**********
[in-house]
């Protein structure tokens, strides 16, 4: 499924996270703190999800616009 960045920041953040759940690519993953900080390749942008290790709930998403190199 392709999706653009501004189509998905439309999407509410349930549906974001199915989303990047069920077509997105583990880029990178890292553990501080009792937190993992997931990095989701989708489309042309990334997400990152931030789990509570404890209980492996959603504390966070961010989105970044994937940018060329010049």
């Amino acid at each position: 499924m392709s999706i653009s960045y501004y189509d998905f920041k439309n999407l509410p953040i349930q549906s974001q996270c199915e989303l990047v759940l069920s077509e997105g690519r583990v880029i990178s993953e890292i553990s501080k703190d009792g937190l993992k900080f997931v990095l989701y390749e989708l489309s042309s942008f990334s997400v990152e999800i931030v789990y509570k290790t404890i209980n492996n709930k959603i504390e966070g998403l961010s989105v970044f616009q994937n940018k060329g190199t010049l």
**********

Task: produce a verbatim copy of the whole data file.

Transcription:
[in-house]
């Protein structure tokens, strides 16, 4: 499924996270703190999800616009 960045920041953040759940690519993953900080390749942008290790709930998403190199 392709999706653009501004189509998905439309999407509410349930549906974001199915989303990047069920077509997105583990880029990178890292553990501080009792937190993992997931990095989701989708489309042309990334997400990152931030789990509570404890209980492996959603504390966070961010989105970044994937940018060329010049």
């Amino acid at each position: 499924m392709s999706i653009s960045y501004y189509d998905f920041k439309n999407l509410p953040i349930q549906s974001q996270c199915e989303l990047v759940l069920s077509e997105g690519r583990v880029i990178s993953e890292i553990s501080k703190d009792g937190l993992k900080f997931v990095l989701y390749e989708l489309s042309s942008f990334s997400v990152e999800i931030v789990y509570k290790t404890i209980n492996n709930k959603i504390e966070g998403l961010s989105v970044f616009q994937n940018k060329g190199t010049l």